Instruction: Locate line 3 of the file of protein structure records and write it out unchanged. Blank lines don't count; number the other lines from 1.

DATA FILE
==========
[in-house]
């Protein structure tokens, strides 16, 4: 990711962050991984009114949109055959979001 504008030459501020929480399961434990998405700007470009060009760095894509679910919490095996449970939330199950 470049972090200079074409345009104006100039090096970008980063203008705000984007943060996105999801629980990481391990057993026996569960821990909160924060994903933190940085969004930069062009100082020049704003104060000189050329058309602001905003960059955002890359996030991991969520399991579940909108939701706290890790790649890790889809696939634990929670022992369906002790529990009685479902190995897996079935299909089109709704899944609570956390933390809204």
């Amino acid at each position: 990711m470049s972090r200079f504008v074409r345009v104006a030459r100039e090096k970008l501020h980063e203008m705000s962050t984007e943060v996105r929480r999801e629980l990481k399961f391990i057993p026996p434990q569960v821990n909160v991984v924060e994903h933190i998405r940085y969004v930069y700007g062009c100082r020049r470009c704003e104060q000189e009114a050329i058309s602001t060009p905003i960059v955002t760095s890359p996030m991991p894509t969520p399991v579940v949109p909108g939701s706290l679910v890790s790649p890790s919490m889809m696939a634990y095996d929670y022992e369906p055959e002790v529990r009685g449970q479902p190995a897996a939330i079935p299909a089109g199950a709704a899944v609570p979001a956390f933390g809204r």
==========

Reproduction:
């Amino acid at each position: 990711m470049s972090r200079f504008v074409r345009v104006a030459r100039e090096k970008l501020h980063e203008m705000s962050t984007e943060v996105r929480r999801e629980l990481k399961f391990i057993p026996p434990q569960v821990n909160v991984v924060e994903h933190i998405r940085y969004v930069y700007g062009c100082r020049r470009c704003e104060q000189e009114a050329i058309s602001t060009p905003i960059v955002t760095s890359p996030m991991p894509t969520p399991v579940v949109p909108g939701s706290l679910v890790s790649p890790s919490m889809m696939a634990y095996d929670y022992e369906p055959e002790v529990r009685g449970q479902p190995a897996a939330i079935p299909a089109g199950a709704a899944v609570p979001a956390f933390g809204r």